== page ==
Tomorrow is a big day in the life of about every American I know because it is Super Bowl Sunday. There will be lots of green/yellow and black/yellow worn in cities all over the US. It has been basically turned into a holiday as more people across different spectrums of life celebrate the Super Bowl more than many recognized holidays. But I am here to tell you about another big event happening tomorrow, National Porn Sunday.

Now many of you are probably thinking I have gone of the deep end about now in regards to my theology and stance for biblical truth, but allow me to explain. National Porn Sunday, is an event that is sponsored by, that strives to bring hope to those that are struggling with pornography. This particular event is hosted by churches all over the country on Super Bowl Sunday and strives to bring healing to individuals and families who are struggling or been affected by pornography. says, "The goal for the event is to get churches talking about the 'elephant in the pew' and get people help that are struggling with porn and sex addiction." I personally support what this ministry is doing as the statistics are staggering as it has been reported by numerous sources that 54% of pastors have viewed pornography in the last year. And that is just the pastors, one can only image the statistics of individuals viewing pornography sitting in the pew.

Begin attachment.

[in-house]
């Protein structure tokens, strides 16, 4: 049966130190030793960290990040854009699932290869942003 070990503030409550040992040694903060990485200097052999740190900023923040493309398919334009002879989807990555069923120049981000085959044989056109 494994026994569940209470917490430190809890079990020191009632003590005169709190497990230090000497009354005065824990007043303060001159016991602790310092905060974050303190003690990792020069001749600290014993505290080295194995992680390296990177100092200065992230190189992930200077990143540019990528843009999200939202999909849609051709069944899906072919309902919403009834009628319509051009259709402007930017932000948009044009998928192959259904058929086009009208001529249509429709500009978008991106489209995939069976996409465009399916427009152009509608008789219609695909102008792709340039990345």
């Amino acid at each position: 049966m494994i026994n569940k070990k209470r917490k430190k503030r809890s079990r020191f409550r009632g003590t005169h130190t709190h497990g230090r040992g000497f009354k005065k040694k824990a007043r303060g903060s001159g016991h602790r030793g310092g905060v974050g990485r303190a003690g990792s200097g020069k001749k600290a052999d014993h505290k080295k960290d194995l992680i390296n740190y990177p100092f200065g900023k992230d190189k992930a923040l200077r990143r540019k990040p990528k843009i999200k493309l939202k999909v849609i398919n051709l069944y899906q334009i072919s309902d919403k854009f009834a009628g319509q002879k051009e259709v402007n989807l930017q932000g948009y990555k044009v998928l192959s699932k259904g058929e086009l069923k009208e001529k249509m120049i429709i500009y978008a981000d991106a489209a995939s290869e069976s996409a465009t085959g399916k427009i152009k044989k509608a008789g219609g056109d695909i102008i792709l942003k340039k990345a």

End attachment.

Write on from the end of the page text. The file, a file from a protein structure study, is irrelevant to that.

Perhaps you are an individual who struggles with pornography or are someone who just sees the wisdom in setting up barriers from access to things such as porn. Tomorrow is National Porn Sunday and hopefully a church in your city is hosting this event that you can attend. For more information, helpful resources and accountability check out where you will find a full list of churches participating and tools such as x3watch and x3pure.